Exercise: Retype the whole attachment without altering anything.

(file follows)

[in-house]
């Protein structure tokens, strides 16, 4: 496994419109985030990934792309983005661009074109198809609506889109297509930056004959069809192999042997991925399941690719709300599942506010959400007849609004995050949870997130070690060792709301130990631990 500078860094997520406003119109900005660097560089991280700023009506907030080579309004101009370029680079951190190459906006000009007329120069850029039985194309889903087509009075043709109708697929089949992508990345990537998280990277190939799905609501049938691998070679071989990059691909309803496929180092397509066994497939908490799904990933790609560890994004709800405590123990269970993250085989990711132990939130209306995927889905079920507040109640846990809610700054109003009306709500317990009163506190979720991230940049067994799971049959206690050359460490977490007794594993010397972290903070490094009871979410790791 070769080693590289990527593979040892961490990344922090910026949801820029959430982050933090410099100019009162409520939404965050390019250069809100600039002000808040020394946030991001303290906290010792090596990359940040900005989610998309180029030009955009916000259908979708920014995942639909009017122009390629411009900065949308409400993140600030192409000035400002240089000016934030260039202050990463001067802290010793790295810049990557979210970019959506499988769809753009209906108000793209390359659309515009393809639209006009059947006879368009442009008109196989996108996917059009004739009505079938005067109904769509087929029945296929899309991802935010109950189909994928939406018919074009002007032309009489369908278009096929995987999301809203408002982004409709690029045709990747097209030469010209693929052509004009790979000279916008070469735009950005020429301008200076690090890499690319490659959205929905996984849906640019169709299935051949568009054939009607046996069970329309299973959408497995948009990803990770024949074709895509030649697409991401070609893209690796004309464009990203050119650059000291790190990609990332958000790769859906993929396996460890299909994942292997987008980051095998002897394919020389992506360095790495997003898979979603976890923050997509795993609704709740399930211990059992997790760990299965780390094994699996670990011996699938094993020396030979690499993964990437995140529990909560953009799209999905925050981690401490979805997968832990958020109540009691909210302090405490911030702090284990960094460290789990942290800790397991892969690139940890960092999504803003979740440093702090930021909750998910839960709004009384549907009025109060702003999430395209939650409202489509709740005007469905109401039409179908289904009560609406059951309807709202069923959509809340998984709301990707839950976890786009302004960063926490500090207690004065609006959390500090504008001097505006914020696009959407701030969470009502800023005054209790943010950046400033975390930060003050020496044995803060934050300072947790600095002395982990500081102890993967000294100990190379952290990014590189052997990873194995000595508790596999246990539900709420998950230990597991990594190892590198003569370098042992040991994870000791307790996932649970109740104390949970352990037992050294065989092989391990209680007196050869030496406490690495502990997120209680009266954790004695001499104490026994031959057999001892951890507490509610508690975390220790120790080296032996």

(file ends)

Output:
[in-house]
């Protein structure tokens, strides 16, 4: 496994419109985030990934792309983005661009074109198809609506889109297509930056004959069809192999042997991925399941690719709300599942506010959400007849609004995050949870997130070690060792709301130990631990 500078860094997520406003119109900005660097560089991280700023009506907030080579309004101009370029680079951190190459906006000009007329120069850029039985194309889903087509009075043709109708697929089949992508990345990537998280990277190939799905609501049938691998070679071989990059691909309803496929180092397509066994497939908490799904990933790609560890994004709800405590123990269970993250085989990711132990939130209306995927889905079920507040109640846990809610700054109003009306709500317990009163506190979720991230940049067994799971049959206690050359460490977490007794594993010397972290903070490094009871979410790791 070769080693590289990527593979040892961490990344922090910026949801820029959430982050933090410099100019009162409520939404965050390019250069809100600039002000808040020394946030991001303290906290010792090596990359940040900005989610998309180029030009955009916000259908979708920014995942639909009017122009390629411009900065949308409400993140600030192409000035400002240089000016934030260039202050990463001067802290010793790295810049990557979210970019959506499988769809753009209906108000793209390359659309515009393809639209006009059947006879368009442009008109196989996108996917059009004739009505079938005067109904769509087929029945296929899309991802935010109950189909994928939406018919074009002007032309009489369908278009096929995987999301809203408002982004409709690029045709990747097209030469010209693929052509004009790979000279916008070469735009950005020429301008200076690090890499690319490659959205929905996984849906640019169709299935051949568009054939009607046996069970329309299973959408497995948009990803990770024949074709895509030649697409991401070609893209690796004309464009990203050119650059000291790190990609990332958000790769859906993929396996460890299909994942292997987008980051095998002897394919020389992506360095790495997003898979979603976890923050997509795993609704709740399930211990059992997790760990299965780390094994699996670990011996699938094993020396030979690499993964990437995140529990909560953009799209999905925050981690401490979805997968832990958020109540009691909210302090405490911030702090284990960094460290789990942290800790397991892969690139940890960092999504803003979740440093702090930021909750998910839960709004009384549907009025109060702003999430395209939650409202489509709740005007469905109401039409179908289904009560609406059951309807709202069923959509809340998984709301990707839950976890786009302004960063926490500090207690004065609006959390500090504008001097505006914020696009959407701030969470009502800023005054209790943010950046400033975390930060003050020496044995803060934050300072947790600095002395982990500081102890993967000294100990190379952290990014590189052997990873194995000595508790596999246990539900709420998950230990597991990594190892590198003569370098042992040991994870000791307790996932649970109740104390949970352990037992050294065989092989391990209680007196050869030496406490690495502990997120209680009266954790004695001499104490026994031959057999001892951890507490509610508690975390220790120790080296032996």